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Monarch butterfly map
Center for     Biological     Diversity   

Toxic Weed Killer to Be Sprayed on 60 Million Monarch Acres

Monarch butterfly populations have fallen by 80 percent in the past two decades due to pesticide use and other threats. The news gets worse: Now we know that more than 60 million acres of their habitat will be sprayed with a pesticide extremely harmful to milkweed plants, monarch caterpillars' only food.

The Center for Biological Diversity's new report A Menace to Monarchs shows that the butterflies face a dangerous new threat from accelerating use of this notoriously drift-prone, highly toxic weed killer — called dicamba — across an area larger than Minnesota.

"America's monarchs are already in serious trouble, and this will push them into absolute crisis," said Center scientist Nathan Donley. "It's appalling that the Environmental Protection Agency approved this spraying without bothering to consider the damage it will do to these butterflies and their migration routes."

Check out this startling animated map and read more in the St. Louis Post-Dispatch.

African elephants

A New Threat to Elephants — Help Us Fight Back

The Trump administration this week ended any chance of an across-the-board ban on trophy hunting — a critical measure in the fight to halt the steep decline of elephants in Africa.

Instead Trump's wildlife agency wants to make import decisions on a "case by case" basis — in the dark and out of the public's view. That's the last thing Africa's elephants need. These animals are on a fast track toward extinction, and anything short of a complete ban on trophy imports will allow their killing to continue.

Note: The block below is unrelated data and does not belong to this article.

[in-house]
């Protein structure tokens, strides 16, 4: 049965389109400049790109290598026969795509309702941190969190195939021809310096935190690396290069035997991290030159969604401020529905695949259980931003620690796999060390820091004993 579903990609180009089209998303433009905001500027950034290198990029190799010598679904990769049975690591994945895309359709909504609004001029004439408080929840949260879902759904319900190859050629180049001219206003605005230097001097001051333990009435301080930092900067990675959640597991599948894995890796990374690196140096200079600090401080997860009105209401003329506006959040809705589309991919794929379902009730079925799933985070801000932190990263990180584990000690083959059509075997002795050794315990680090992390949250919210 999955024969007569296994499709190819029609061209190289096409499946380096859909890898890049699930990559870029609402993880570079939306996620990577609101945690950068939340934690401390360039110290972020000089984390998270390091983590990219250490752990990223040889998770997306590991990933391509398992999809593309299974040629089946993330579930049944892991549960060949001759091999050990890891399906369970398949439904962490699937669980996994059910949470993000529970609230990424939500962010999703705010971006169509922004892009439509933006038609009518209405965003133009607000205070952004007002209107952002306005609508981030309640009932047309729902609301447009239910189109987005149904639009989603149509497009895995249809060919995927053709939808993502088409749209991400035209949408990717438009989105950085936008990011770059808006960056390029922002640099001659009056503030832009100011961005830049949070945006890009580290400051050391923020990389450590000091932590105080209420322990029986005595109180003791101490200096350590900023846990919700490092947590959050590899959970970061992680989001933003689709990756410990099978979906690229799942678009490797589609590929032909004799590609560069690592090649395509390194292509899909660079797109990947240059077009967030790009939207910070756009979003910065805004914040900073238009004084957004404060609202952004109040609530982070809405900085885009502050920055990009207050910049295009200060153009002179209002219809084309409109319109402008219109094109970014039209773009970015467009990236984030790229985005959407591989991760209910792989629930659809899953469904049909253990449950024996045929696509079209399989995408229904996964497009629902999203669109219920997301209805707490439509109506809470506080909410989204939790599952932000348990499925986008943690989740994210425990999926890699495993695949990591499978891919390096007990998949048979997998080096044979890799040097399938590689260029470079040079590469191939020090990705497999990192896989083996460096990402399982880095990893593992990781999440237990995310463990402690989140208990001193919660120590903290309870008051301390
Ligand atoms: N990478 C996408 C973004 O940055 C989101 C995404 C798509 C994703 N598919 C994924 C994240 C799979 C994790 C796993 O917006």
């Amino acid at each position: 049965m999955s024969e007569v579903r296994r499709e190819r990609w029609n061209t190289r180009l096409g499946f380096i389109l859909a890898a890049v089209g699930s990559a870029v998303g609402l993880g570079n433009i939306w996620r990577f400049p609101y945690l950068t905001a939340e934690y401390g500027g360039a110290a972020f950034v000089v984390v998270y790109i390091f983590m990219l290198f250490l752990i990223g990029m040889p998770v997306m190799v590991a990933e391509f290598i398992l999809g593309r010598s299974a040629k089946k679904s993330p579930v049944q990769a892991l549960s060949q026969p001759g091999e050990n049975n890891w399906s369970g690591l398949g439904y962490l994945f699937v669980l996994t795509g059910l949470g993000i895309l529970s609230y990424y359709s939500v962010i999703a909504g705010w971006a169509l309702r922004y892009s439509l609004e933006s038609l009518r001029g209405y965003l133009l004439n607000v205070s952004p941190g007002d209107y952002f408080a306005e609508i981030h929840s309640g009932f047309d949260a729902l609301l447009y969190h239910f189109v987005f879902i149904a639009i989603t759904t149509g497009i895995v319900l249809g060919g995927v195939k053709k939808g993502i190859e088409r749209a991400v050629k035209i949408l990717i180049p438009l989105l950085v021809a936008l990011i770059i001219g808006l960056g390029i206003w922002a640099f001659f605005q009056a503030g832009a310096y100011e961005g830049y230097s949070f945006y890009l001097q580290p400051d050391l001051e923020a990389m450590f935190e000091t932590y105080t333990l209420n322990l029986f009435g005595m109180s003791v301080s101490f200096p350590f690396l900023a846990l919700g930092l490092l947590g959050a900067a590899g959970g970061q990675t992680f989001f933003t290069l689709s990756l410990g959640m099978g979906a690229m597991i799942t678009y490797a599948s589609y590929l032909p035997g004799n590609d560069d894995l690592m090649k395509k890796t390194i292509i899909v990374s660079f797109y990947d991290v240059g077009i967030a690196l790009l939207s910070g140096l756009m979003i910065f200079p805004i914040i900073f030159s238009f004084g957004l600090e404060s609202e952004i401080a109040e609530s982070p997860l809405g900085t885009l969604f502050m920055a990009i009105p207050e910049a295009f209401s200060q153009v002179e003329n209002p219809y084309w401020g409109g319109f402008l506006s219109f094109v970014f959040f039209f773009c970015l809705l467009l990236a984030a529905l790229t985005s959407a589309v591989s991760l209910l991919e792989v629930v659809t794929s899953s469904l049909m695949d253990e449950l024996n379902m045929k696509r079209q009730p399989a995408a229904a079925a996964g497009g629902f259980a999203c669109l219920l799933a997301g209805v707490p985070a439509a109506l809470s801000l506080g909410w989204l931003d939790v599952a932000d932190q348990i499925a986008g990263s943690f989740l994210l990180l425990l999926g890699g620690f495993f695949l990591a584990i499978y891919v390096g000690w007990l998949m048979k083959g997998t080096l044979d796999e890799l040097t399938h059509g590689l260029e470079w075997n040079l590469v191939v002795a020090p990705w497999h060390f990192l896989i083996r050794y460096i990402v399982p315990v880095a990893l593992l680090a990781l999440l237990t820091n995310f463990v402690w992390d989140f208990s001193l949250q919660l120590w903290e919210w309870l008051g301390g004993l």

The Center has been fighting for years to save elephants, and we're not about to give up. Please make an emergency gift today to our Trump Resistance Fund so we can continue this critical battle.

18 Book Recommendations From The Revelator

Sea otter

We love to read, and we're always grateful to get The Revelator's latest book recommendations. For March, editor John Platt passes along 18 new books coming out this month.

The topics run the gamut, from Rachel Carson and sea otters to monarchs (in a book for kids) — along with the Gold King Mine disaster, poems on urban existence and tips on eating for a better planet.

Check out The Revelator's recommendations.


Victory: Feds to Analyze Deadly 'Cyanide Bombs'

Responding to a lawsuit brought last year by the Center, the U.S. Fish and Wildlife Service has agreed to a deadline for analyzing impacts to endangered wildlife from two deadly pesticides used by the USDA's Wildlife Services program against coyotes and other native carnivores.

M-44s, or "cyanide bombs," propel sodium cyanide into the mouths of animals they lure. Compound 1080 is sometimes used in collars strapped to livestock. Both pesticides are dangerous for animals like grizzlies, Canada lynx and wolves. M-44s are also dangerous for people and pets: Last year they temporarily blinded a child and killed three family dogs.

"The government needs to ban these deadly pesticides," said the Center's Collette Adkins. "But until then we're hopeful this analysis will help prevent needless deaths."

Read more in The Washington Post.

Stronger Protection Sought for Northwest Songbird

Streaked-horned lark

The Center has just sued the Fish and Wildlife Service over its inadequate protection for streaked-horned larks. These beautiful songbirds with feathered "horns" are in steep decline across their range in Oregon and Washington.